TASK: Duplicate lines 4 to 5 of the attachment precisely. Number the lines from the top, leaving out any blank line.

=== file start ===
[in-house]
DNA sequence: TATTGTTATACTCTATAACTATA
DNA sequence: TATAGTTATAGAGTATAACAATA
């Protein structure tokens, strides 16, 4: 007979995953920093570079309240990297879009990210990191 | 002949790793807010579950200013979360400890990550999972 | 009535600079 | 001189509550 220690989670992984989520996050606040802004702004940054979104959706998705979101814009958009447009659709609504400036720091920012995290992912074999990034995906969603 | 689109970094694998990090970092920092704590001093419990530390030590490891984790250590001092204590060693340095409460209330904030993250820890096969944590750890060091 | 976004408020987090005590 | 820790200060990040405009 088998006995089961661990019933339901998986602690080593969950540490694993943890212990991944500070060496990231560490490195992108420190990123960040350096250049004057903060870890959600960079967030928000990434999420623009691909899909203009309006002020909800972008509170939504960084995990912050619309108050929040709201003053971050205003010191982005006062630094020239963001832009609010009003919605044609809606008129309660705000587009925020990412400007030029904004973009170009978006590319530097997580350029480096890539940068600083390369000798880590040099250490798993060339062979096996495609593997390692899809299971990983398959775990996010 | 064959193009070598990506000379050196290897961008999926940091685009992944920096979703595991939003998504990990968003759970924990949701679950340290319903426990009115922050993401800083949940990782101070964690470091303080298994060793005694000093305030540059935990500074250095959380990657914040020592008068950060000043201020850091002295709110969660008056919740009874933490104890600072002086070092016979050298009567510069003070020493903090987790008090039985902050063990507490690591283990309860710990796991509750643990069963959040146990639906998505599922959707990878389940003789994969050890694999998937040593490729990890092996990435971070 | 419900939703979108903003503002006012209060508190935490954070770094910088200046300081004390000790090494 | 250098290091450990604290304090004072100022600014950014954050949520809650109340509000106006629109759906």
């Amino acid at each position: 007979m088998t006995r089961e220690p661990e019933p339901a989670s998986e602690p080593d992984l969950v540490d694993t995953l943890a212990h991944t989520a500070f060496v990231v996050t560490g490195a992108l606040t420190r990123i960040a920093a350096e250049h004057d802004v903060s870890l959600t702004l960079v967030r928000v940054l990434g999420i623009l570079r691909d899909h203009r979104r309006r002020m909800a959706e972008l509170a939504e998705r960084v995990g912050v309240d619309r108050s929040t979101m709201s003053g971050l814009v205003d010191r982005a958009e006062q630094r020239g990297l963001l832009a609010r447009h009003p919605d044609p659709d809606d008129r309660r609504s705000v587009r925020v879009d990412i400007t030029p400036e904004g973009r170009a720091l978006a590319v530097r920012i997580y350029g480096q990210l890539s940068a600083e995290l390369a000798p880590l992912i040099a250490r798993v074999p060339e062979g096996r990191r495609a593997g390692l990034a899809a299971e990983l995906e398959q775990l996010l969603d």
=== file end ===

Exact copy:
């Protein structure tokens, strides 16, 4: 007979995953920093570079309240990297879009990210990191 | 002949790793807010579950200013979360400890990550999972 | 009535600079 | 001189509550 220690989670992984989520996050606040802004702004940054979104959706998705979101814009958009447009659709609504400036720091920012995290992912074999990034995906969603 | 689109970094694998990090970092920092704590001093419990530390030590490891984790250590001092204590060693340095409460209330904030993250820890096969944590750890060091 | 976004408020987090005590 | 820790200060990040405009 088998006995089961661990019933339901998986602690080593969950540490694993943890212990991944500070060496990231560490490195992108420190990123960040350096250049004057903060870890959600960079967030928000990434999420623009691909899909203009309006002020909800972008509170939504960084995990912050619309108050929040709201003053971050205003010191982005006062630094020239963001832009609010009003919605044609809606008129309660705000587009925020990412400007030029904004973009170009978006590319530097997580350029480096890539940068600083390369000798880590040099250490798993060339062979096996495609593997390692899809299971990983398959775990996010 | 064959193009070598990506000379050196290897961008999926940091685009992944920096979703595991939003998504990990968003759970924990949701679950340290319903426990009115922050993401800083949940990782101070964690470091303080298994060793005694000093305030540059935990500074250095959380990657914040020592008068950060000043201020850091002295709110969660008056919740009874933490104890600072002086070092016979050298009567510069003070020493903090987790008090039985902050063990507490690591283990309860710990796991509750643990069963959040146990639906998505599922959707990878389940003789994969050890694999998937040593490729990890092996990435971070 | 419900939703979108903003503002006012209060508190935490954070770094910088200046300081004390000790090494 | 250098290091450990604290304090004072100022600014950014954050949520809650109340509000106006629109759906």
């Amino acid at each position: 007979m088998t006995r089961e220690p661990e019933p339901a989670s998986e602690p080593d992984l969950v540490d694993t995953l943890a212990h991944t989520a500070f060496v990231v996050t560490g490195a992108l606040t420190r990123i960040a920093a350096e250049h004057d802004v903060s870890l959600t702004l960079v967030r928000v940054l990434g999420i623009l570079r691909d899909h203009r979104r309006r002020m909800a959706e972008l509170a939504e998705r960084v995990g912050v309240d619309r108050s929040t979101m709201s003053g971050l814009v205003d010191r982005a958009e006062q630094r020239g990297l963001l832009a609010r447009h009003p919605d044609p659709d809606d008129r309660r609504s705000v587009r925020v879009d990412i400007t030029p400036e904004g973009r170009a720091l978006a590319v530097r920012i997580y350029g480096q990210l890539s940068a600083e995290l390369a000798p880590l992912i040099a250490r798993v074999p060339e062979g096996r990191r495609a593997g390692l990034a899809a299971e990983l995906e398959q775990l996010l969603d």